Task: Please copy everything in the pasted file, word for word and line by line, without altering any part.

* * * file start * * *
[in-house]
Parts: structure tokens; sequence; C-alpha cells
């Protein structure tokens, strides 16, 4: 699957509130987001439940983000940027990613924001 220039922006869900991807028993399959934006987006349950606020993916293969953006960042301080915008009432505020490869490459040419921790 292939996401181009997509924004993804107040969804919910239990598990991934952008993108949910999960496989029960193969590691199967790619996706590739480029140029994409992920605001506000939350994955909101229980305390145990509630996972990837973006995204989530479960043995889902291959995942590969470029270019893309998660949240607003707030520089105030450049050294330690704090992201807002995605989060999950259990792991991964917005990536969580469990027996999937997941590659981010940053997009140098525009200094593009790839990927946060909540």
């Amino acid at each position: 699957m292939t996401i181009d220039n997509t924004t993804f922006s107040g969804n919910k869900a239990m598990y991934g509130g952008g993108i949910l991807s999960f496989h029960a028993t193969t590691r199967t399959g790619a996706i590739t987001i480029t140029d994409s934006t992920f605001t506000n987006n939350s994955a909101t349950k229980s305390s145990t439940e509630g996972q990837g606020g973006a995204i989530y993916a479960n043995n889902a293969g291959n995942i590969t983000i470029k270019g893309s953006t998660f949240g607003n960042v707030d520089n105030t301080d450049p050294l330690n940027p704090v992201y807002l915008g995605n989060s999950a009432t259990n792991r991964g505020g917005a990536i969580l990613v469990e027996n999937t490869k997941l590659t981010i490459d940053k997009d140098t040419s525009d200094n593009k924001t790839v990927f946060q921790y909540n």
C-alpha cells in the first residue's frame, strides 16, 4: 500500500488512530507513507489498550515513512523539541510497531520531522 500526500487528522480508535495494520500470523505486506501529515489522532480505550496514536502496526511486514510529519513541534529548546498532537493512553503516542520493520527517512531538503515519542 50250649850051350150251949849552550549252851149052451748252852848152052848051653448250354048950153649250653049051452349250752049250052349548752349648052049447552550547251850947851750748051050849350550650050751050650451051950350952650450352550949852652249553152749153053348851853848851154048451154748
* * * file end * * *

[in-house]
Parts: structure tokens; sequence; C-alpha cells
């Protein structure tokens, strides 16, 4: 699957509130987001439940983000940027990613924001 220039922006869900991807028993399959934006987006349950606020993916293969953006960042301080915008009432505020490869490459040419921790 292939996401181009997509924004993804107040969804919910239990598990991934952008993108949910999960496989029960193969590691199967790619996706590739480029140029994409992920605001506000939350994955909101229980305390145990509630996972990837973006995204989530479960043995889902291959995942590969470029270019893309998660949240607003707030520089105030450049050294330690704090992201807002995605989060999950259990792991991964917005990536969580469990027996999937997941590659981010940053997009140098525009200094593009790839990927946060909540």
């Amino acid at each position: 699957m292939t996401i181009d220039n997509t924004t993804f922006s107040g969804n919910k869900a239990m598990y991934g509130g952008g993108i949910l991807s999960f496989h029960a028993t193969t590691r199967t399959g790619a996706i590739t987001i480029t140029d994409s934006t992920f605001t506000n987006n939350s994955a909101t349950k229980s305390s145990t439940e509630g996972q990837g606020g973006a995204i989530y993916a479960n043995n889902a293969g291959n995942i590969t983000i470029k270019g893309s953006t998660f949240g607003n960042v707030d520089n105030t301080d450049p050294l330690n940027p704090v992201y807002l915008g995605n989060s999950a009432t259990n792991r991964g505020g917005a990536i969580l990613v469990e027996n999937t490869k997941l590659t981010i490459d940053k997009d140098t040419s525009d200094n593009k924001t790839v990927f946060q921790y909540n």
C-alpha cells in the first residue's frame, strides 16, 4: 500500500488512530507513507489498550515513512523539541510497531520531522 500526500487528522480508535495494520500470523505486506501529515489522532480505550496514536502496526511486514510529519513541534529548546498532537493512553503516542520493520527517512531538503515519542 50250649850051350150251949849552550549252851149052451748252852848152052848051653448250354048950153649250653049051452349250752049250052349548752349648052049447552550547251850947851750748051050849350550650050751050650451051950350952650450352550949852652249553152749153053348851853848851154048451154748